The precise amount of power needed to morally take down a deer with a single shot is a topic of significant scholarly disagreement among hunters. There is currently agreement that about 1000 ft-lb of kinetic energy is needed.

One would contend that shot location is the most crucial factor in stopping power, and I would agree. But for the sake of this comparison, we’ll focus on the energy of the bullet in a vacuum.

One category where the 308 just destroys the 243 Win is kinetic energy. Our 168 grain 308 bullet is striking with a skull-crushing 2650 ft-lb of energy at the muzzle. With a total muzzle energy of 1900 ft-lb, the 243 is over 700 ft-lb behind. The difference in kinetic energy between the two is over 40%!

As the bullet moves more downrange, things don’t go well for the 243 Win. The 243 crosses the 1000 ft-lb mark at 400 yards, but the 308 continues to rip along and is well over 1000 ft-lb at 500 yards and beyond. Although the 243 has a faster muzzle velocity than the 308, the 308 has better stopping power at a distance due to its enormous amount of kinetic energy.

Applications Comparison Between 243 vs 308

When it comes to hunting deer, the .243 works well in a variety of applications. The .243 caliber is one of the finest for varmint and predator hunting since it is lightweight and fast. By raising the bullet weight, you may also create a fantastic whitetail cartridge with great velocity and penetration that, in our opinion, is equally as effective as the .308 round.

Although it doesn’t have nearly as much bullet momentum as the .308, for the purposes this cartridge is often employed for, it is not necessary. Whitetails don’t have the thick hide or bone structure that would make it difficult to strike through neatly without a lot more force.

There are advantages and disadvantages to each of these rounds for long-range shooting. Once more, we are solely discussing factory loads and not handloading. We will discuss recoil in greater detail momentarily, but for now we want to concentrate on ballistics.

The velocity variations between each of these rounds vary depending on the round. The.243 offers choices for some hot shots, but the hot bullets soon lose velocity, so there is little difference by the time you reach 500 yards.

The lighter .308 rounds, which also have somewhat superior overall BCs and occasionally a significant advantage, will be more influenced by wind than the lighter .243 rounds despite having a better trajectory.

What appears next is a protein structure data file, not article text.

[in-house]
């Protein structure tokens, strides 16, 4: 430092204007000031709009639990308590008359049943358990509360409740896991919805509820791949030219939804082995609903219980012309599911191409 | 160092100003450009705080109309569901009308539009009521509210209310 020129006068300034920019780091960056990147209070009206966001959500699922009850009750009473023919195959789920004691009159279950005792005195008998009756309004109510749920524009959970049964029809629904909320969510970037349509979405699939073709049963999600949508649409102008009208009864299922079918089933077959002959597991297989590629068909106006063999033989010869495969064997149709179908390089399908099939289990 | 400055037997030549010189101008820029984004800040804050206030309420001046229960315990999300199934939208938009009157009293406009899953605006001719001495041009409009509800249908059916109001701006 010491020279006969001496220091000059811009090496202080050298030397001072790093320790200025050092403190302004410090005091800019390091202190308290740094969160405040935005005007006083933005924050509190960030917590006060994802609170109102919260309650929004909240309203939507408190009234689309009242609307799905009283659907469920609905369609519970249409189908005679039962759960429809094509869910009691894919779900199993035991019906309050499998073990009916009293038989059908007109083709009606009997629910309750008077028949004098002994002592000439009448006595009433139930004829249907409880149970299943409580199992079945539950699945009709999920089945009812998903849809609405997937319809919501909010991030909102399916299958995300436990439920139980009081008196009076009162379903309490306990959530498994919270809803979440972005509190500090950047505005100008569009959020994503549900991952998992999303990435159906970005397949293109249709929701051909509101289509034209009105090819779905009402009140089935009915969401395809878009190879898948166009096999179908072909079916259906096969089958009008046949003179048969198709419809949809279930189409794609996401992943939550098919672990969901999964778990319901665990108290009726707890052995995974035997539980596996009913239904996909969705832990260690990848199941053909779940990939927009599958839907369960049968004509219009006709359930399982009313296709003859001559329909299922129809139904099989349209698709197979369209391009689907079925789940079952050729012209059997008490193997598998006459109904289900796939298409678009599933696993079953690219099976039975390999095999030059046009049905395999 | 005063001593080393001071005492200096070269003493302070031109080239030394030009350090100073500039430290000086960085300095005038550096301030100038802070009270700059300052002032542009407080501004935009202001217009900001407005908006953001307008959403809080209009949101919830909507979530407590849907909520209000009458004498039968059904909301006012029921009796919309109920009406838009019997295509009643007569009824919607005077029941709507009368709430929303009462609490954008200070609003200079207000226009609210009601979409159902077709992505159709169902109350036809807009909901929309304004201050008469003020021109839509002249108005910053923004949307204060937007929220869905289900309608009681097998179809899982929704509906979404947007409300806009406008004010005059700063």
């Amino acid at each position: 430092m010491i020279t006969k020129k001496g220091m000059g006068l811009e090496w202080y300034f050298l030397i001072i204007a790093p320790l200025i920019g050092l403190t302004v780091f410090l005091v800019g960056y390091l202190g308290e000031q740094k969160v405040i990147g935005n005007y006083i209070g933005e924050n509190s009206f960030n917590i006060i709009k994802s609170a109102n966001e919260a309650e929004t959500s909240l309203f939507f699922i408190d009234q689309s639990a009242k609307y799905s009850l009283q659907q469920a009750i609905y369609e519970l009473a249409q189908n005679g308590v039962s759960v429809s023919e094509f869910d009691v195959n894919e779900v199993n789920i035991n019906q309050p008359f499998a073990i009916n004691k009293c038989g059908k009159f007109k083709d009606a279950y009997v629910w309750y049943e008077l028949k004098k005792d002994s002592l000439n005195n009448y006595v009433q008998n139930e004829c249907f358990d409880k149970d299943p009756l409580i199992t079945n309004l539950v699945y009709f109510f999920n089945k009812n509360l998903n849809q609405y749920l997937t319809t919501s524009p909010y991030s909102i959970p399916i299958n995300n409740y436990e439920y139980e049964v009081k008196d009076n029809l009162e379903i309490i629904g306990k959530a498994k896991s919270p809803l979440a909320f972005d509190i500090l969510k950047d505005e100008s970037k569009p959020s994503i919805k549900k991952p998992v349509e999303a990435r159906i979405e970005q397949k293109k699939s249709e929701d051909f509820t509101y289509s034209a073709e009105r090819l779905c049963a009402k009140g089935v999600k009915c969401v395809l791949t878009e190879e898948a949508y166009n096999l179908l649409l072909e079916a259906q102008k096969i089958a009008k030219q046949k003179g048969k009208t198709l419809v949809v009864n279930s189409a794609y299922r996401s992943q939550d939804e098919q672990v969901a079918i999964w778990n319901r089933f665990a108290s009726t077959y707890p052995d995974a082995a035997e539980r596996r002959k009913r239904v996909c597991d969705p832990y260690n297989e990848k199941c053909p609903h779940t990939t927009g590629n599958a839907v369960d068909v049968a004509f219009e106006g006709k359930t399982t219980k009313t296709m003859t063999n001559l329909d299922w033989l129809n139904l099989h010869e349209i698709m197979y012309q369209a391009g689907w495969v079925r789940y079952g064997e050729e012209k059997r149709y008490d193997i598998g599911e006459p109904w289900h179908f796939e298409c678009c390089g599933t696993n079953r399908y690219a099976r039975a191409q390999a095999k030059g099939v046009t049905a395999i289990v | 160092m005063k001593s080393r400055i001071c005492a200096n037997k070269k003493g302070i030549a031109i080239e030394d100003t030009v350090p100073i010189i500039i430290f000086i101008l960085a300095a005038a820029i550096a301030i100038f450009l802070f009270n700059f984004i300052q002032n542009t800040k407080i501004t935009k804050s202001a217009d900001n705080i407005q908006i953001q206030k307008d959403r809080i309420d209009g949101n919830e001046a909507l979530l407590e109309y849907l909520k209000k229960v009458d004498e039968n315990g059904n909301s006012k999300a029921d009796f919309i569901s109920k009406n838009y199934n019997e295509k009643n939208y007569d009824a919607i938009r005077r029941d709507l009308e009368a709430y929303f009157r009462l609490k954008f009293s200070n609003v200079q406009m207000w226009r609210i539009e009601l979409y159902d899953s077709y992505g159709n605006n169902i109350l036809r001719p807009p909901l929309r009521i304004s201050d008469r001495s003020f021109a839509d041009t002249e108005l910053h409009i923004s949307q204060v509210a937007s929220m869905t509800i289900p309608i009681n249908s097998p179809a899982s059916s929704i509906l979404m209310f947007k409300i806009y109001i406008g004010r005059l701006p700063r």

Rifle Selection

This area is completely dominated by the 308 Winchester. I’m sorry to tell you, but bolt action rifles are the primary use for the 243 Winchester. Single-shot rifles, the occasional magazine-fed lever action, yes, even AR designs, can be found, but they are frequently pricey and scarce.

One of the most widely used and dominant cartridges worldwide is the 308 Winchester. You can quite easily find a 308 rifle in about any action type you choose. This comprises tactical rifles as well as conventional hunting rifles with bolt action, lever action, and single-shot mechanisms.

The military heritage of the 7.62 NATO and its compatibility with the 308 Winchester widen the range of rifle options. Included in this include the well-known AR 10, as well as M14 knockoffs, G3s, FN FALs, and even AK-type rifles that have been found to be chambered in 308 Winchester.

You may obtain it in 308 if you so want. The weapon choice has an impact on the 243 Winchester round, which has traditionally been a big game hunting round. The accessibility of youth-sized rifles is one advantage of employing a 243 Winchester. Youthful 308s are uncommon to see. Additionally, 243 Winchester rifles may be lighter, and every pound matters when tracking a deer over difficult terrain.


Premium hunting loads are about equally priced. If you want an expanded round made for gently killing big game animals, the cost is often $1 or more each round. That appears to apply to all popular hunting cartridges.

The 7.62 NATO angle makes a significant impact. Full metal jacket loads for 7.62 NATO are common. These are far less expensive, frequently 50 cents each round. The 308 option can be a better alternative if you wish to shoot your rifle frequently for a reasonable price.

Conclusion: Between The 243 vs 308, Which is Better?

Both rounds are superb illustrations of contemporary rifle cartridges. They both offer shooters something unique, and in all honesty, you could make a strong case for buying both of them and calling it quits.

If you choose to go that path, the 308 Winchester gives you additional alternatives for tactical rifles. It also provides you with more affordable ammunition alternatives overall and is more frequently utilized for precision rifle contests. Practically speaking, you can hunt medium and large animals at varied practical hunting ranges with the 308 Winchester.

The 308 gives you a thousand-yard cartridge if you desire one. The 308 is a dependable option if you wish to hunt wildlife like deer and bear. The 243 is a fantastic choice if you want to hunt everything from deer up to prairie dogs, gophers, and coyotes.

The 243 Winchester is a powerful rifle option that young hunters won’t outgrow any time soon when choosing their hunting gear.